Happy March! Along with the snow, March brings us a delivery from Craft Gin Club yay! This month’s delivery includes a bottle of Elg No.1 Gin all the way from Denmark, along with a bottle of Franklin & Sons light tonic, a bottle of Newton’s Appl Fizzics, a jar of Bonne Maman marmalade, a bar of Divine dark chocolate and hazelnut, and a bag of Pipers jalapeno and dill crisps. Yay to being snowed in for the weekend! Elg gin comes from a place of science, founder Henrik used to be a biochemist. The unusual thing about this gin is that it only uses three botanicals. Juniper, coriander seed and danish carrot. Yes, carrot. Apparently the distilled carrot enhances the juniper, and that was Henrik’s aim. He looked back at historic recipes and wanted his gin to truly taste of the piney juniper. Despite the lack of botanicals, this gin doesn’t lack flavour or complexity – apparently it starts bold with tangerine, black pepper and lemongrass before mellowing to a creamier, earthier note. And at 47%, it should have quite the punch! They also produce No.2 Old Tom gin, No. 3 Navy Strength gin and No.4 colour changing gin.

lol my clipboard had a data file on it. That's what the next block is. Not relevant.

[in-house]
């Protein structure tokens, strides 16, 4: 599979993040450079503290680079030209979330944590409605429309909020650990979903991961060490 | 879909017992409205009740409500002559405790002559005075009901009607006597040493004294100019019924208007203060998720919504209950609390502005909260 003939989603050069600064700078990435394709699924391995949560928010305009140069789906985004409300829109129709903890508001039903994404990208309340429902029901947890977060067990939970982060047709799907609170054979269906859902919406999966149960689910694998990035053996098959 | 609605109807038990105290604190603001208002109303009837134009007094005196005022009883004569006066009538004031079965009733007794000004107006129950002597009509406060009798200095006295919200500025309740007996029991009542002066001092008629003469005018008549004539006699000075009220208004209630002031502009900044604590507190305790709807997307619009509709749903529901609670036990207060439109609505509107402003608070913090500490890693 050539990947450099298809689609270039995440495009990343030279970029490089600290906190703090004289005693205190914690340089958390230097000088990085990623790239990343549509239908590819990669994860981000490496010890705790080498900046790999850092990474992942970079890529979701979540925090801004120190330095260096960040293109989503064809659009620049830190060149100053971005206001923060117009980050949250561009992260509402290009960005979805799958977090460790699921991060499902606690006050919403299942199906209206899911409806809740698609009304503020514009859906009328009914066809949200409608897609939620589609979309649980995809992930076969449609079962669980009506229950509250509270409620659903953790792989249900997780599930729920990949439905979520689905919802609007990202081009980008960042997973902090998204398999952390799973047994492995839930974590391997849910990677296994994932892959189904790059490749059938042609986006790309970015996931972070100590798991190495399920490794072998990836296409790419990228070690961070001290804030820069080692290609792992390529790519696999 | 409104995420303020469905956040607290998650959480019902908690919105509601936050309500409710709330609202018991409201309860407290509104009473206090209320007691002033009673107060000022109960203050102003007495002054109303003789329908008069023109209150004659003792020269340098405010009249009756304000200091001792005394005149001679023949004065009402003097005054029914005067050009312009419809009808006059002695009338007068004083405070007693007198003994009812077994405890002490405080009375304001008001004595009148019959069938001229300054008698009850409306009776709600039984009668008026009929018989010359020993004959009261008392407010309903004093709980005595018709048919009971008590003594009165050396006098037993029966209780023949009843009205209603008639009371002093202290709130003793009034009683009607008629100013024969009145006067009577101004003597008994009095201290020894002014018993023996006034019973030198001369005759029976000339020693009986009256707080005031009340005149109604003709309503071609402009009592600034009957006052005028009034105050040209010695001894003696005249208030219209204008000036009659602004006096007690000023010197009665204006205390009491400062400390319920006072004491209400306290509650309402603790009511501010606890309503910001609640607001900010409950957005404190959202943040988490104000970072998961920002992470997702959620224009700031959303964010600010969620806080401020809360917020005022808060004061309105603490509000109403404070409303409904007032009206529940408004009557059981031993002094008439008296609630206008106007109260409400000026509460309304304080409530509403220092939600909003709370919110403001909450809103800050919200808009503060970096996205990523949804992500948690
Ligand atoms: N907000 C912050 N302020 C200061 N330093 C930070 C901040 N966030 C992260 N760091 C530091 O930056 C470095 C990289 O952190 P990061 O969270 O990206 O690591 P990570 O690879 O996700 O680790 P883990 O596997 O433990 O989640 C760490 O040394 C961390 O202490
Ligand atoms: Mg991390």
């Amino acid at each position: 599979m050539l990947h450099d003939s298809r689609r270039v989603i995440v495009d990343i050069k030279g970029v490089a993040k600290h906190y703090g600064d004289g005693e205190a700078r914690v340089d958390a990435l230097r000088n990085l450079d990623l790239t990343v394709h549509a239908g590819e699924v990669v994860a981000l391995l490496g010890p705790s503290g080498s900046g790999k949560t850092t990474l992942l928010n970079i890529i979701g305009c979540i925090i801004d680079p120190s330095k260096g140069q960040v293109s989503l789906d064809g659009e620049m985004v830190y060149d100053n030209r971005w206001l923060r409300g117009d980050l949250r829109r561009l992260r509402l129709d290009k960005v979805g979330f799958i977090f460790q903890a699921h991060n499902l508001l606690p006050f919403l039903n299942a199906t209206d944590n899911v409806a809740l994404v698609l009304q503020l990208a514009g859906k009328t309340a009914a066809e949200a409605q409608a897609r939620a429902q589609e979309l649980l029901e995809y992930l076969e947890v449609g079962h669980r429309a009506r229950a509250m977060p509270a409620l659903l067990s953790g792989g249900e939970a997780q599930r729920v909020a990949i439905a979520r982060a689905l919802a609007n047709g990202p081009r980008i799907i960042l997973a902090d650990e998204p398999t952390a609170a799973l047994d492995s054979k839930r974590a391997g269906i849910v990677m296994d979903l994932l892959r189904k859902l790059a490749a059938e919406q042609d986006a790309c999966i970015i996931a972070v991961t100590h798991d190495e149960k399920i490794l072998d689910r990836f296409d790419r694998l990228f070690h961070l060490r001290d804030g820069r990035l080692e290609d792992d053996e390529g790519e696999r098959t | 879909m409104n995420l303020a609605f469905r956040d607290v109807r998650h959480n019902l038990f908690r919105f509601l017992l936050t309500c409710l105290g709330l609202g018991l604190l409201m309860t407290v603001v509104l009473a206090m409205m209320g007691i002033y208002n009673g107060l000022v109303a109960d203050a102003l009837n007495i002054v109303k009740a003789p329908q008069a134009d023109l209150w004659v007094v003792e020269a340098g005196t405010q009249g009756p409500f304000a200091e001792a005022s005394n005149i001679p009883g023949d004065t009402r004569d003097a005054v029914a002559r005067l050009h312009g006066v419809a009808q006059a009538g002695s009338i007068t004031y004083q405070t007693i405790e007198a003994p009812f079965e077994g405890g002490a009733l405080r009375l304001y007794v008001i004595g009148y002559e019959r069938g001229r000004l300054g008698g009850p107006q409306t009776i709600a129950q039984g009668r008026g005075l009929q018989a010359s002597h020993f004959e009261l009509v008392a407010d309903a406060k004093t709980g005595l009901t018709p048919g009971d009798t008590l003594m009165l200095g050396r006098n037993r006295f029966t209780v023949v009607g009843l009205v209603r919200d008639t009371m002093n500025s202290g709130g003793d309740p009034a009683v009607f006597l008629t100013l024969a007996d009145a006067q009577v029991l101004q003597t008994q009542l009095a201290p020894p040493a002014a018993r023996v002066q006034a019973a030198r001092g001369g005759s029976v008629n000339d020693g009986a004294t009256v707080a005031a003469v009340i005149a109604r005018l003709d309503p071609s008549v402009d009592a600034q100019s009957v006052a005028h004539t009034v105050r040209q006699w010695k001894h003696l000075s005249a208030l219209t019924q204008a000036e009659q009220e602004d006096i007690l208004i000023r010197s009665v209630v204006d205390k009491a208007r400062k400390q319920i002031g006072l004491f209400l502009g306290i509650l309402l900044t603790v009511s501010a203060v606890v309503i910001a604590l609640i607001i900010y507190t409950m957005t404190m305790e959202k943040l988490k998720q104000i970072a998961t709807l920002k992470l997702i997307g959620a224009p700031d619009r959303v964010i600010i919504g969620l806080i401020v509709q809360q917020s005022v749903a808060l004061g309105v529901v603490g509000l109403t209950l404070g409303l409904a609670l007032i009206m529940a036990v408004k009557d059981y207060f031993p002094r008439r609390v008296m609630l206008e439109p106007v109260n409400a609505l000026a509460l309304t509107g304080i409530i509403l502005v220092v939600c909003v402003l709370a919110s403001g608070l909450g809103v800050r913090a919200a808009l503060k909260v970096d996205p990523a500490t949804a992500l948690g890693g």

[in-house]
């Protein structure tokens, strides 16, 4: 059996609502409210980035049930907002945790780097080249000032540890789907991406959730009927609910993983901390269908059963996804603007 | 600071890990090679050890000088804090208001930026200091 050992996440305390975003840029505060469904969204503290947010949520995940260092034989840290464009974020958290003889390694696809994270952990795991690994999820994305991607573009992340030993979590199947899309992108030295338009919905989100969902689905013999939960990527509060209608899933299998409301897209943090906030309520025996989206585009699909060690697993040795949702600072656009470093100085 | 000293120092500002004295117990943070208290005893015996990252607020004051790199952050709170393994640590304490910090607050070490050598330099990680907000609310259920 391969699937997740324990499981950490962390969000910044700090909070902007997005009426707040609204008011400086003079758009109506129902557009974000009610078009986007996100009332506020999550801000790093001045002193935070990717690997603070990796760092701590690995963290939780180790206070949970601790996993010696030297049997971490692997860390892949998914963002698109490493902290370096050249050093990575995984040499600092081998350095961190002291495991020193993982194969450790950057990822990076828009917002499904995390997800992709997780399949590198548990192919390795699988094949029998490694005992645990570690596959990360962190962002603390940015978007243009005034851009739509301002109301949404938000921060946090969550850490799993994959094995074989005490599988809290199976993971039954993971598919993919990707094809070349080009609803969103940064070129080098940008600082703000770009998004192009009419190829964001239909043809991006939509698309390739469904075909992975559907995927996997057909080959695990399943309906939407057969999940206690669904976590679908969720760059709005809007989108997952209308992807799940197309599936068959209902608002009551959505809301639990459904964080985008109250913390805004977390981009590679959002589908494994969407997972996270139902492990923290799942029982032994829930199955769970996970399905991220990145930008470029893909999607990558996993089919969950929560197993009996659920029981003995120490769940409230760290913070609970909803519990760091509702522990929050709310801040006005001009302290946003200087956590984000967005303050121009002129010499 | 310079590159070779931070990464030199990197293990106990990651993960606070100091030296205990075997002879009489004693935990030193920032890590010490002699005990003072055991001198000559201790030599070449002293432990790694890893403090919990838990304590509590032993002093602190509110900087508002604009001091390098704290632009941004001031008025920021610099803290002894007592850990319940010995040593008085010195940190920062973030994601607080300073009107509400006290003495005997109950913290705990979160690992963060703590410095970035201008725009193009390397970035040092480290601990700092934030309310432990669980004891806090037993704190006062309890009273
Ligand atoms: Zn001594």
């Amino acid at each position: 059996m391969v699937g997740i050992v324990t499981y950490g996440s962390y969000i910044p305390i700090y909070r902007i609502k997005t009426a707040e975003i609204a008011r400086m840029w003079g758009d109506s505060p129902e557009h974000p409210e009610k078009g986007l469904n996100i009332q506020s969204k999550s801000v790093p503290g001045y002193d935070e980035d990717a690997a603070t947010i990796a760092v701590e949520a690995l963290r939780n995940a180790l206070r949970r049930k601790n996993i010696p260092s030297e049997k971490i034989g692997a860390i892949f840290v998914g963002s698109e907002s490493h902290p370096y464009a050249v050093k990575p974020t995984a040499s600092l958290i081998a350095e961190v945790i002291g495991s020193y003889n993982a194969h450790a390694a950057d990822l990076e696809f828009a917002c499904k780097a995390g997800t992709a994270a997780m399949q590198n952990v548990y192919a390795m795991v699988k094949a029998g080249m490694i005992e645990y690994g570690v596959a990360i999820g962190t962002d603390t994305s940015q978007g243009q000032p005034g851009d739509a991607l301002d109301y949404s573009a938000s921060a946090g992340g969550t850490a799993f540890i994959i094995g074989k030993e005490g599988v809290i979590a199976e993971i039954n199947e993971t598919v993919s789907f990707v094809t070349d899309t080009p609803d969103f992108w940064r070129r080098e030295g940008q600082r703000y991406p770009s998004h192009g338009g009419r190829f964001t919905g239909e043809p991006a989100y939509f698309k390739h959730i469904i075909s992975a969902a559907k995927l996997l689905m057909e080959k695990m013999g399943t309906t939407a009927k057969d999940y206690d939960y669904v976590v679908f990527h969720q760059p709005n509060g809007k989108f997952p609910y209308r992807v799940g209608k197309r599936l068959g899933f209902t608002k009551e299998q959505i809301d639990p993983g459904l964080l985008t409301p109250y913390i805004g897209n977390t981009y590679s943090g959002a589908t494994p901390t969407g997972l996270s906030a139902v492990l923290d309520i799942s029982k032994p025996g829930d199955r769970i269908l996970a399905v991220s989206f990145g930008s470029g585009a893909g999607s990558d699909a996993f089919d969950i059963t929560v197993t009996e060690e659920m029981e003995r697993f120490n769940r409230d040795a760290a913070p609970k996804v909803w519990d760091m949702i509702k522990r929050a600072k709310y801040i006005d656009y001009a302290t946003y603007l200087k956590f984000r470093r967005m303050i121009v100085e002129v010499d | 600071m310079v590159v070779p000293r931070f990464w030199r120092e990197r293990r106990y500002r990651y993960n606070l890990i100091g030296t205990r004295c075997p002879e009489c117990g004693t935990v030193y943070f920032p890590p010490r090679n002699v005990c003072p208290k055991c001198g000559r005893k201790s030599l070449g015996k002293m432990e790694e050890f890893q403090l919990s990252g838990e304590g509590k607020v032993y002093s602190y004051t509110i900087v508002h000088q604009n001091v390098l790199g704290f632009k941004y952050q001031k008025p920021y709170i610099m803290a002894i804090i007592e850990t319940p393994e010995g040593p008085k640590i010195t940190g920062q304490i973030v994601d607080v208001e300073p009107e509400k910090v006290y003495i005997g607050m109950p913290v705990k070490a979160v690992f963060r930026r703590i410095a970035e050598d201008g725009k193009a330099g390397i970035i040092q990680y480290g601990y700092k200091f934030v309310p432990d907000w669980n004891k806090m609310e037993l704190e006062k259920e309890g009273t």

It’s December! Which means one thing…it’s Craft Gin Club delivery time. Now you may have noticed that this post is coming rather late, but I had enough gin to get through with #ginvent so I’m only just getting around to this. This month’s delivery comes from Batch Gin, along with two bottles of Fentiman’s tonic – one rose lemonade and one ginger ale – some Paterson’s shortbread, a bar of Beech’s Ginger Dark Chocolate and a jar of Bonne Marman Salted Caramel spread. Batch Gin is distilled in Burnley and features festive botanicals including frankincense, myrrh and allspice plus cloves, orange peel and lemongrass. Working from a converted windmill, the family team are adventurous – their plan for 2018 is to release a new product every month. Like most brands, founder Phil dreamed of starting up his own business, which was actually a brewery at first. Then he got annoyed at the sheer number of craft beers on the market. So he settled on that other tiny market – gin (although they have since made a vodka and have a rum ageing in barrels as I type).